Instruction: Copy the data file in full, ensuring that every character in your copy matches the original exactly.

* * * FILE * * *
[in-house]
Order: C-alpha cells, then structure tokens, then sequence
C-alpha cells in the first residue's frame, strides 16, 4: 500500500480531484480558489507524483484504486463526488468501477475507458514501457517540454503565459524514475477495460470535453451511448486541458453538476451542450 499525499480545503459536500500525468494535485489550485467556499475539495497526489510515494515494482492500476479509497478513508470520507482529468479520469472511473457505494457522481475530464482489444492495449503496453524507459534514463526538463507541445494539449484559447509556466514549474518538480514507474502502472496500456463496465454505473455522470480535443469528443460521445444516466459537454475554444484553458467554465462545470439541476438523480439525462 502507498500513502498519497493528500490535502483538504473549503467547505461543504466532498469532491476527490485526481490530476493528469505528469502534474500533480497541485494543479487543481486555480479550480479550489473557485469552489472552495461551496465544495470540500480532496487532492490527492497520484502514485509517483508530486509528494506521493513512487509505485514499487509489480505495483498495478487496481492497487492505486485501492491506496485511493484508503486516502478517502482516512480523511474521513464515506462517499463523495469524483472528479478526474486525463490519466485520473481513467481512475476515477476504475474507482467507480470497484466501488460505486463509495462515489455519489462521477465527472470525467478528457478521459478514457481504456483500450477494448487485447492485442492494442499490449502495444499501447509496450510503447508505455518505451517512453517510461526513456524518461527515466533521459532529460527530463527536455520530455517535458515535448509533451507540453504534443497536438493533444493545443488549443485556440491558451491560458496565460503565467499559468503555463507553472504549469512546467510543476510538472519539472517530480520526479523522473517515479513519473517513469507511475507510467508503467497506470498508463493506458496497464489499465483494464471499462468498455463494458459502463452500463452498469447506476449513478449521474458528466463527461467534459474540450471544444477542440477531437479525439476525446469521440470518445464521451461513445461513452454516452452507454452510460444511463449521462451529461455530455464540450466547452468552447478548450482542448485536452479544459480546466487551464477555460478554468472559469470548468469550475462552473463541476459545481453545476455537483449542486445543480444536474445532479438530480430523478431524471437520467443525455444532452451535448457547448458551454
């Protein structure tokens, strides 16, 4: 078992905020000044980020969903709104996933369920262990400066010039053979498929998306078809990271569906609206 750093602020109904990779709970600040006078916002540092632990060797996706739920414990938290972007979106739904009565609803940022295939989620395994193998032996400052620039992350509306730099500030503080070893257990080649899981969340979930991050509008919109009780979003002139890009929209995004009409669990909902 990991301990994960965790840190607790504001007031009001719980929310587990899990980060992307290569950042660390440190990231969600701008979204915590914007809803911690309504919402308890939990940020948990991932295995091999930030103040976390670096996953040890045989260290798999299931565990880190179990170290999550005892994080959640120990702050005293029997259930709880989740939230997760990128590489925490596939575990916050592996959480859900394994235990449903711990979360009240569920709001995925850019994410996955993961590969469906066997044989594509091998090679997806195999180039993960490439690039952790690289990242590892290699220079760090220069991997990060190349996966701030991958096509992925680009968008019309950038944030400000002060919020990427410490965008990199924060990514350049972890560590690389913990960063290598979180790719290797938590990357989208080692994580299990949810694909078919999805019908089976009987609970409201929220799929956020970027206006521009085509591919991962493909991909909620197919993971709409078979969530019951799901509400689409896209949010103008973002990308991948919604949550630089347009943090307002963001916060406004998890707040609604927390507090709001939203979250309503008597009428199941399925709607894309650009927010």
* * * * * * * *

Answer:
[in-house]
Order: C-alpha cells, then structure tokens, then sequence
C-alpha cells in the first residue's frame, strides 16, 4: 500500500480531484480558489507524483484504486463526488468501477475507458514501457517540454503565459524514475477495460470535453451511448486541458453538476451542450 499525499480545503459536500500525468494535485489550485467556499475539495497526489510515494515494482492500476479509497478513508470520507482529468479520469472511473457505494457522481475530464482489444492495449503496453524507459534514463526538463507541445494539449484559447509556466514549474518538480514507474502502472496500456463496465454505473455522470480535443469528443460521445444516466459537454475554444484553458467554465462545470439541476438523480439525462 502507498500513502498519497493528500490535502483538504473549503467547505461543504466532498469532491476527490485526481490530476493528469505528469502534474500533480497541485494543479487543481486555480479550480479550489473557485469552489472552495461551496465544495470540500480532496487532492490527492497520484502514485509517483508530486509528494506521493513512487509505485514499487509489480505495483498495478487496481492497487492505486485501492491506496485511493484508503486516502478517502482516512480523511474521513464515506462517499463523495469524483472528479478526474486525463490519466485520473481513467481512475476515477476504475474507482467507480470497484466501488460505486463509495462515489455519489462521477465527472470525467478528457478521459478514457481504456483500450477494448487485447492485442492494442499490449502495444499501447509496450510503447508505455518505451517512453517510461526513456524518461527515466533521459532529460527530463527536455520530455517535458515535448509533451507540453504534443497536438493533444493545443488549443485556440491558451491560458496565460503565467499559468503555463507553472504549469512546467510543476510538472519539472517530480520526479523522473517515479513519473517513469507511475507510467508503467497506470498508463493506458496497464489499465483494464471499462468498455463494458459502463452500463452498469447506476449513478449521474458528466463527461467534459474540450471544444477542440477531437479525439476525446469521440470518445464521451461513445461513452454516452452507454452510460444511463449521462451529461455530455464540450466547452468552447478548450482542448485536452479544459480546466487551464477555460478554468472559469470548468469550475462552473463541476459545481453545476455537483449542486445543480444536474445532479438530480430523478431524471437520467443525455444532452451535448457547448458551454
């Protein structure tokens, strides 16, 4: 078992905020000044980020969903709104996933369920262990400066010039053979498929998306078809990271569906609206 750093602020109904990779709970600040006078916002540092632990060797996706739920414990938290972007979106739904009565609803940022295939989620395994193998032996400052620039992350509306730099500030503080070893257990080649899981969340979930991050509008919109009780979003002139890009929209995004009409669990909902 990991301990994960965790840190607790504001007031009001719980929310587990899990980060992307290569950042660390440190990231969600701008979204915590914007809803911690309504919402308890939990940020948990991932295995091999930030103040976390670096996953040890045989260290798999299931565990880190179990170290999550005892994080959640120990702050005293029997259930709880989740939230997760990128590489925490596939575990916050592996959480859900394994235990449903711990979360009240569920709001995925850019994410996955993961590969469906066997044989594509091998090679997806195999180039993960490439690039952790690289990242590892290699220079760090220069991997990060190349996966701030991958096509992925680009968008019309950038944030400000002060919020990427410490965008990199924060990514350049972890560590690389913990960063290598979180790719290797938590990357989208080692994580299990949810694909078919999805019908089976009987609970409201929220799929956020970027206006521009085509591919991962493909991909909620197919993971709409078979969530019951799901509400689409896209949010103008973002990308991948919604949550630089347009943090307002963001916060406004998890707040609604927390507090709001939203979250309503008597009428199941399925709607894309650009927010």